1970s1960s1950s1940s1930s1920s1910s1900s1890s1880s1870s1860sPre-1860s

Time Machine » The 1970s

The 1970s was the disco decade, a time of political upheavals and polyester suits. As old wars ended and new ones began, the cultural fringes of the 1960s entered the mainstream, while antique and vintage looks were enthusiastically embraced by a public hungry for something a bit more adventurous than avocado green and harvest yellow.

In the home, the mingling of disparate styles from different eras meant that Art Deco lamps adorned with female figurines often sat on Mid-century Modern George Nelson end tables or next to molded-plywood Eames chairs. On kitchen walls, Trimline telephones hung, waiting to ring. In garages across the land, gas-guzzling Mustangs and Chevelles sat idle, waiting out the decade’s multiple gasoline shortages. Upstairs, little girls quietly engaged in role-play games with their Barbie dolls, while little boys made an unholy racket by adding top-of-their-lungs sound effects to their Hot Wheels cars.

1970s Technology and Culture

After the near-tragedy of Apollo 13 ("Houston, we’ve had a problem."), missions to the moon proceeded through the end of 1972 and Skylab launched in 1973. Three manned trips to the space station followed within a year—Skylab eventually fell out of orbit and crashed in Australia in 1979. Despite the Cold War, an Apollo-Soyuz project went ahead in 1975, and in 1977, a pair of unmanned Voyager space probes were launched, one to Jupiter and Saturn, the other to Uranus and Neptune.

The decade’s technological innovations weren’t limited to space exploration. 1970 was the year that both the microwave oven and the VCR were introduced to consumers. Intel and Texas Instruments developed the first microprocessors in 1971 and 1973 respectively. That set the stage for the first microcomputers, which were available by the end of the decade but only embraced by the geekiest electronic-hardware hobbyists and aficionados. More widespread was the acceptance of digital wristwatches with easy-to-read LED numbers on their faces rather than hands.

Culturally, the 1970s picked up where the 1960s left off. In the United States, the decade began with the nation’s first Earth Day in April of 1970 and the creation of the Environmental Protection Agency later that year. In 1972, Congress passed the Equal Rights Amendment, which was designed to guarantee equal rights for women (the amendment ultimately failed, though, because not enough states ratified it by its 1982 deadline). And the sexual revolution continued apace, with publications such as "Our Bodies, Ourselves" in 1970 and Alex Comfort’s illustrated "The Joy of Sex" in 1972 leading the way.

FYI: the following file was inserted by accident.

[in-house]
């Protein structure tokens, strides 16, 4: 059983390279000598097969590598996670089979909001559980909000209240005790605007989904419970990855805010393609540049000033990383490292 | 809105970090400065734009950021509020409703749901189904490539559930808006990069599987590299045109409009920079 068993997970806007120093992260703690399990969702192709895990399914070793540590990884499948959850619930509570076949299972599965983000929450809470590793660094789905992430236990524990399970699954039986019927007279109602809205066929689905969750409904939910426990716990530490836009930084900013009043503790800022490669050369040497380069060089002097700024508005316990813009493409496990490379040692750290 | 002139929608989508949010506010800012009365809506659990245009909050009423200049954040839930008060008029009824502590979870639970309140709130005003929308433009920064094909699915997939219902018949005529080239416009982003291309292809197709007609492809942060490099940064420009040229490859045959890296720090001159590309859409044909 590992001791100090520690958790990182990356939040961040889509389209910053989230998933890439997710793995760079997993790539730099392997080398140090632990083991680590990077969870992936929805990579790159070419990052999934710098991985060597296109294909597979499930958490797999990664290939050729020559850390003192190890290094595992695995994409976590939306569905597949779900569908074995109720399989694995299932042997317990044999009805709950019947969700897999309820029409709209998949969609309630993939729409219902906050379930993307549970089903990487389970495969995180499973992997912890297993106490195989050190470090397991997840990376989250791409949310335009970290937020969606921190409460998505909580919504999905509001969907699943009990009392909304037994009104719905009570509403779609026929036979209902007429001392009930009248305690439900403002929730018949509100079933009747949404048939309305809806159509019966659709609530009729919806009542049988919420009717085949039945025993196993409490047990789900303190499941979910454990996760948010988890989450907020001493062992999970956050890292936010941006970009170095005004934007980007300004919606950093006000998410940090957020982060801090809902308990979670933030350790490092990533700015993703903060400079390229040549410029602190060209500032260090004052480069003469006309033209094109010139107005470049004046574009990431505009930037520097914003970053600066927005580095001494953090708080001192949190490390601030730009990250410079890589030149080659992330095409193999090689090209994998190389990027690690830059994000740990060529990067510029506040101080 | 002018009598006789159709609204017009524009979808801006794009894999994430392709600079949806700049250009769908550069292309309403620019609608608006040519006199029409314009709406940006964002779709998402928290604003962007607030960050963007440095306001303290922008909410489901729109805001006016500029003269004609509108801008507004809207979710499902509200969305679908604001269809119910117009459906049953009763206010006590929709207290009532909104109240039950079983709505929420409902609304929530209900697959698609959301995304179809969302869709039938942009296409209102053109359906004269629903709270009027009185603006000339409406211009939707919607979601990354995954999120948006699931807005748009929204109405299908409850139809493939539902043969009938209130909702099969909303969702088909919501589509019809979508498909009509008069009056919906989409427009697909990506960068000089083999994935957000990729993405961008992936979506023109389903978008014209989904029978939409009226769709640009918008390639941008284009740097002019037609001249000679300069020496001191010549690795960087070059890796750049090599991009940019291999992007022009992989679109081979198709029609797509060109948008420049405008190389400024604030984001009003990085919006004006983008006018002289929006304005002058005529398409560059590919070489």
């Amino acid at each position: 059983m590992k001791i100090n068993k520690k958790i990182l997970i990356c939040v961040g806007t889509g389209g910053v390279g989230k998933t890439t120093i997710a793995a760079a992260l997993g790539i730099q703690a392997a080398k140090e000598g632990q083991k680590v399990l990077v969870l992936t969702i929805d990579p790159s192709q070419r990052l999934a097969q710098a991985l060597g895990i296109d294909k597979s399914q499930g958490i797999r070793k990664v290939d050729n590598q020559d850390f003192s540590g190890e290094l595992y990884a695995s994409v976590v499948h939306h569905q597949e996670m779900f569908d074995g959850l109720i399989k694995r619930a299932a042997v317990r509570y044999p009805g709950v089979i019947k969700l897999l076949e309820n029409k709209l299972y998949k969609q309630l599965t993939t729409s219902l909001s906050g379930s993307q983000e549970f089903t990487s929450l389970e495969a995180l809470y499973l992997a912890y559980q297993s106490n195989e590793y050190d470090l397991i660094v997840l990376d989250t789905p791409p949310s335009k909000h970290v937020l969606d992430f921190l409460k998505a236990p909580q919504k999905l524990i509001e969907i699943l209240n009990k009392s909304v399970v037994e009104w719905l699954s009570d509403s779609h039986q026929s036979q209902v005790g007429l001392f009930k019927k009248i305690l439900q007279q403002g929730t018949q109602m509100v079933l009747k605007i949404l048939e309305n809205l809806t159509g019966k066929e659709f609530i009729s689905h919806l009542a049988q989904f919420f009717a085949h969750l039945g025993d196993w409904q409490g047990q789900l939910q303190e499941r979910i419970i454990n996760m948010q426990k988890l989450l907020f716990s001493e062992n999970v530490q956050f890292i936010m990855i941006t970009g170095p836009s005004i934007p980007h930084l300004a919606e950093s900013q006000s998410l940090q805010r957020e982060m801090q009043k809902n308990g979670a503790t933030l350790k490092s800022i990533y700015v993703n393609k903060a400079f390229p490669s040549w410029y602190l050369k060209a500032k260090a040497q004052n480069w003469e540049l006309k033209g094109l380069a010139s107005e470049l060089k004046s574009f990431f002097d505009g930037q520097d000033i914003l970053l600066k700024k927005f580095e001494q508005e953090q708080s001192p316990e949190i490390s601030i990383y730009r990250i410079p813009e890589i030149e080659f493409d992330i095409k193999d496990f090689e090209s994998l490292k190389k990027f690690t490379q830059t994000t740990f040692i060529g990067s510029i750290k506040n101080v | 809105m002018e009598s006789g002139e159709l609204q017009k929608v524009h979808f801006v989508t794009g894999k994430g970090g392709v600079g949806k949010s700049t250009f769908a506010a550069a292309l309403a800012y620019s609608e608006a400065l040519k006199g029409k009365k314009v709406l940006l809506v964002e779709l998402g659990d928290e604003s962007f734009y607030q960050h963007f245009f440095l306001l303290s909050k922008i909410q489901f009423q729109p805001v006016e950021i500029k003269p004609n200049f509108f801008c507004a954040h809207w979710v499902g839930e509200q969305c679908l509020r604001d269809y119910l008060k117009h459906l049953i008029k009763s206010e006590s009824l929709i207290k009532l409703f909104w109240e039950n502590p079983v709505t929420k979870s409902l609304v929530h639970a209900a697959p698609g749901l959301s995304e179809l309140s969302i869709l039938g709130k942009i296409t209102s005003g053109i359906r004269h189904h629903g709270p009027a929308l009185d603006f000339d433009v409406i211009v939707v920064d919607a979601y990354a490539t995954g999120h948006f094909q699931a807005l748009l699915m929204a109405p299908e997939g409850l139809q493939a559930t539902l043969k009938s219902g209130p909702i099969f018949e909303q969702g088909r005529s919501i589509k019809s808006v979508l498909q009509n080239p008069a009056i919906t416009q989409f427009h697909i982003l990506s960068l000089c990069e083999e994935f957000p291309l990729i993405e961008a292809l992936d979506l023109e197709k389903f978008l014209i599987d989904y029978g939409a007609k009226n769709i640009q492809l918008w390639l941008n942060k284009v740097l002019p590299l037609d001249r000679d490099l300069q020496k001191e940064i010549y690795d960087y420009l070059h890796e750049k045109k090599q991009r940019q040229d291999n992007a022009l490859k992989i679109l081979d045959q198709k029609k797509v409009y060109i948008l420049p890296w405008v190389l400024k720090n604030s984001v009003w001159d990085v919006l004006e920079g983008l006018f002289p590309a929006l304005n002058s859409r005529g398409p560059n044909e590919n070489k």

1970s Movies and TV

In fact, sex was everywhere in the 1970s, especially in the movies. Ali MacGraw and Ryan O’Neal canoodled in "Love Story" (1970) and Marlon Brando and Maria Schneider gave "Last Tango in Paris" (1972) its infamous X rating. Of course, Hollywood had a few other things on its mind. "MASH" (1970), "Catch-22" (1970), and "The Deer Hunter" (1978) were just a few of the 1970s films to tap the anti-war sentiments of the time, while "A Clockwork Orange" (1971) explored society’s simultaneous fascination with violence. Two "Godfather" films (1972 and 1974) followed the history of a New York mob family—both films won Academy Awards—while "The Exorcist" (1973) was the first big-budget horror flick.

The 1970s also shined a spotlight on two of the world’s greatest visual storytellers, Steven Spielberg and George Lucas. Spielberg made his mark with "Jaws" in 1975—in 1977, he followed up that blockbuster with the science-fiction epic "Close Encounters of the Third Kind." That film might have been the year’s biggest were it not for a mid-budget space-epic called "Star Wars." Writer-director George Lucas had to give up much of his fee in order to get the picture made. In exchange, he kept sequel and merchandising rights, which, given the film’s five sequels and enormously popular Star Wars toys and collectibles, turned out to have been one of the smartest moves in film, or maybe even business, history.

On the small screen, cable had yet to make much of an impact, although HBO’s live 1975 airing of the Ali-Frazier "Thrilla in Manila" heavyweight fight was a major technological and media breakthrough. Programs like "The Mary Tyler Moore Show" (1970-1977) and "All in the Family" (1971-1979) brought the cultural questions of the day into U.S. living rooms. In the U.K., "Monty Python’s Flying Circus" (1969-1974) paved the way for a U.S. comedy program, "Saturday Night Live," which first aired in 1975 and continues to be a force on television to this day. Also in the U.K., "Doctor Who" enjoyed its most popular years in the late 1970s.

1970s Music

For music fans, the decade began with the triple-whammy loss of Janis Joplin, Jimi Hendrix, and Jim Morrison, all of whom died in 1970 of drug overdoses. A death of a different sort occurred in April of that same year when Paul McCartney announced he was leaving the Beatles.

For some, such losses seemed the end of the world, but for many more, the beat went on. Fans of Led Zeppelin, The Who, and the Rolling Stones got all they could handle from their musical heroes, who achieved levels of popularity and financial success they could not have imagined in the 1960s. British psychedelic rockers Pink Floyd released "The Dark Side of the Moon" in 1973—it remained on the charts throughout the 1970s and even into the 1980s. San Francisco’s Grateful Dead took a hiatus in 1974 and then regrouped in 1975 with the jazzy "Blues for Allah"—one track included a jam with live crickets. And Michael Jackson released his first solo effort in 1972, as did Steely Dan, who, along with many other artists, fused rock and jazz impulses to create progressive rock.